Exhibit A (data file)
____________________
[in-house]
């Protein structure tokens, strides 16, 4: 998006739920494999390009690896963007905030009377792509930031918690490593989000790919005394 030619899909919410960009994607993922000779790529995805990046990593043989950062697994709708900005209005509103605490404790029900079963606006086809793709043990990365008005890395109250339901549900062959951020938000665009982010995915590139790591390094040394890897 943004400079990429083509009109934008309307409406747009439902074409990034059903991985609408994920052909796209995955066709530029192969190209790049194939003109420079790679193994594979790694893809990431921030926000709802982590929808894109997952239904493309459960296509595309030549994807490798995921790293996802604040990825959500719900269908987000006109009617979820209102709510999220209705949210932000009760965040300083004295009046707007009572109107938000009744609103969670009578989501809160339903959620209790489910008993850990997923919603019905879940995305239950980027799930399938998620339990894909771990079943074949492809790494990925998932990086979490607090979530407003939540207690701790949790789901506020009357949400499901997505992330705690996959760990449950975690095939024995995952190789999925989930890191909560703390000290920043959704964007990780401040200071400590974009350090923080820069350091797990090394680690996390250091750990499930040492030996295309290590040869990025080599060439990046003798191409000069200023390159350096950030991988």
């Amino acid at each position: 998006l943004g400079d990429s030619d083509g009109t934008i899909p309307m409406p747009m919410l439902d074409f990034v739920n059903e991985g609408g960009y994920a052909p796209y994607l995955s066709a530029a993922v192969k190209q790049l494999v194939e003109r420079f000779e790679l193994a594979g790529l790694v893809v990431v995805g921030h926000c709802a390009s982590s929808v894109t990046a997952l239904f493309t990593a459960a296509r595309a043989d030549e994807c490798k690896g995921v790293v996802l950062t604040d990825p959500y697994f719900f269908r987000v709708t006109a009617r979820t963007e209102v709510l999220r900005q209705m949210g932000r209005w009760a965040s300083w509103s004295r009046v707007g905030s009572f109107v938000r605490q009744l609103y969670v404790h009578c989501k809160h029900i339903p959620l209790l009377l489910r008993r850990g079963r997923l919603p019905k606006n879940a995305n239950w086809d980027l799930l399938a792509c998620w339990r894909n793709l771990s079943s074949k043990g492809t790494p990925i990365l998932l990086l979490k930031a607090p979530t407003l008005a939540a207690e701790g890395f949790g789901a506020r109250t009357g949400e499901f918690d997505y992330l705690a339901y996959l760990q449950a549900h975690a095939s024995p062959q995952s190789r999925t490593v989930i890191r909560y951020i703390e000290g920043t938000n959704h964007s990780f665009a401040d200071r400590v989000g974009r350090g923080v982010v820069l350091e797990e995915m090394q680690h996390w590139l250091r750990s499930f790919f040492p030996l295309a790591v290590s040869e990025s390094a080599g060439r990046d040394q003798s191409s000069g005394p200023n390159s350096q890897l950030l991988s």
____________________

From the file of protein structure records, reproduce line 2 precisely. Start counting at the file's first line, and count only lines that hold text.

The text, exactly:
């Protein structure tokens, strides 16, 4: 998006739920494999390009690896963007905030009377792509930031918690490593989000790919005394 030619899909919410960009994607993922000779790529995805990046990593043989950062697994709708900005209005509103605490404790029900079963606006086809793709043990990365008005890395109250339901549900062959951020938000665009982010995915590139790591390094040394890897 943004400079990429083509009109934008309307409406747009439902074409990034059903991985609408994920052909796209995955066709530029192969190209790049194939003109420079790679193994594979790694893809990431921030926000709802982590929808894109997952239904493309459960296509595309030549994807490798995921790293996802604040990825959500719900269908987000006109009617979820209102709510999220209705949210932000009760965040300083004295009046707007009572109107938000009744609103969670009578989501809160339903959620209790489910008993850990997923919603019905879940995305239950980027799930399938998620339990894909771990079943074949492809790494990925998932990086979490607090979530407003939540207690701790949790789901506020009357949400499901997505992330705690996959760990449950975690095939024995995952190789999925989930890191909560703390000290920043959704964007990780401040200071400590974009350090923080820069350091797990090394680690996390250091750990499930040492030996295309290590040869990025080599060439990046003798191409000069200023390159350096950030991988």